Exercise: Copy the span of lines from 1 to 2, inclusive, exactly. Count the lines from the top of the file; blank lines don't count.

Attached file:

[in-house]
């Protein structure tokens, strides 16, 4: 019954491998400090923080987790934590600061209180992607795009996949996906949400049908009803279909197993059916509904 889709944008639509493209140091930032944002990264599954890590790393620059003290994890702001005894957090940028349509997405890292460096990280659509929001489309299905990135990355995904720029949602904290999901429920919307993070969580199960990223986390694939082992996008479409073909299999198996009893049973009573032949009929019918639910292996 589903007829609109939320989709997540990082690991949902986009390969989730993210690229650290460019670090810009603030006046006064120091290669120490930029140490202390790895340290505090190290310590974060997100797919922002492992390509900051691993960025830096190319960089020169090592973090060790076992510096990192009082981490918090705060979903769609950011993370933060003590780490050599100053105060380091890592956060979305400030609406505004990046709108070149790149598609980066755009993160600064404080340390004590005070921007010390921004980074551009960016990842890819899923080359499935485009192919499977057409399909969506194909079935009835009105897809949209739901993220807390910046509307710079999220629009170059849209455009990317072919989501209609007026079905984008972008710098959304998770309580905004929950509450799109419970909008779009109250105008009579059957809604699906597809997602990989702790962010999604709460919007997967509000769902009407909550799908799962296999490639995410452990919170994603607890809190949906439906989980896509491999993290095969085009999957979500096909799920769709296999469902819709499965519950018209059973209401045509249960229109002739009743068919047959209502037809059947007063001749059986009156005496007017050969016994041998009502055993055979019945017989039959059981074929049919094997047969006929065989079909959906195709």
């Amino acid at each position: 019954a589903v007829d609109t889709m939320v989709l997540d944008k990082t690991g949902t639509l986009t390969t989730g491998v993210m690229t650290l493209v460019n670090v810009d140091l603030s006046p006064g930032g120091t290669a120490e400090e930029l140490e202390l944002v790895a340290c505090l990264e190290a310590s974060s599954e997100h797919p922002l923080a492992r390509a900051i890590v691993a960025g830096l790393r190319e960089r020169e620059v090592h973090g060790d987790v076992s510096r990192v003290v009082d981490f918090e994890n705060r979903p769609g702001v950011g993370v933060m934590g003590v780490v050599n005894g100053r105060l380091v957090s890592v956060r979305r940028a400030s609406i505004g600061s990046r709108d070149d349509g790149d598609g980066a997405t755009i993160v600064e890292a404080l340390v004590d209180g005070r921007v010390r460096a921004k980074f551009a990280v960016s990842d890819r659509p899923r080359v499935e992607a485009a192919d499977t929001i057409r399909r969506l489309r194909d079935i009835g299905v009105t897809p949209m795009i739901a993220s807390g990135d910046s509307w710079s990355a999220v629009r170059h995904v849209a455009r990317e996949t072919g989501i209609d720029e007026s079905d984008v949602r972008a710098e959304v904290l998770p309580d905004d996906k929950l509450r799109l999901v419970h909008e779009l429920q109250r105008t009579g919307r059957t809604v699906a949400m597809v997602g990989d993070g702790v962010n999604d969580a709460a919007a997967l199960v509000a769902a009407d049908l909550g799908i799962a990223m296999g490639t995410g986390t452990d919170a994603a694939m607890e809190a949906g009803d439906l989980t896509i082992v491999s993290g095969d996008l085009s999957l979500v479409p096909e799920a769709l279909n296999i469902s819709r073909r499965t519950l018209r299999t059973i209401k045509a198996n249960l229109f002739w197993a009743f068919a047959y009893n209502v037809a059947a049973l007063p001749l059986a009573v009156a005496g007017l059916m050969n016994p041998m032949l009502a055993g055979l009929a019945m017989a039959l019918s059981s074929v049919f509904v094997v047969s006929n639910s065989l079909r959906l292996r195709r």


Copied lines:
[in-house]
């Protein structure tokens, strides 16, 4: 019954491998400090923080987790934590600061209180992607795009996949996906949400049908009803279909197993059916509904 889709944008639509493209140091930032944002990264599954890590790393620059003290994890702001005894957090940028349509997405890292460096990280659509929001489309299905990135990355995904720029949602904290999901429920919307993070969580199960990223986390694939082992996008479409073909299999198996009893049973009573032949009929019918639910292996 589903007829609109939320989709997540990082690991949902986009390969989730993210690229650290460019670090810009603030006046006064120091290669120490930029140490202390790895340290505090190290310590974060997100797919922002492992390509900051691993960025830096190319960089020169090592973090060790076992510096990192009082981490918090705060979903769609950011993370933060003590780490050599100053105060380091890592956060979305400030609406505004990046709108070149790149598609980066755009993160600064404080340390004590005070921007010390921004980074551009960016990842890819899923080359499935485009192919499977057409399909969506194909079935009835009105897809949209739901993220807390910046509307710079999220629009170059849209455009990317072919989501209609007026079905984008972008710098959304998770309580905004929950509450799109419970909008779009109250105008009579059957809604699906597809997602990989702790962010999604709460919007997967509000769902009407909550799908799962296999490639995410452990919170994603607890809190949906439906989980896509491999993290095969085009999957979500096909799920769709296999469902819709499965519950018209059973209401045509249960229109002739009743068919047959209502037809059947007063001749059986009156005496007017050969016994041998009502055993055979019945017989039959059981074929049919094997047969006929065989079909959906195709």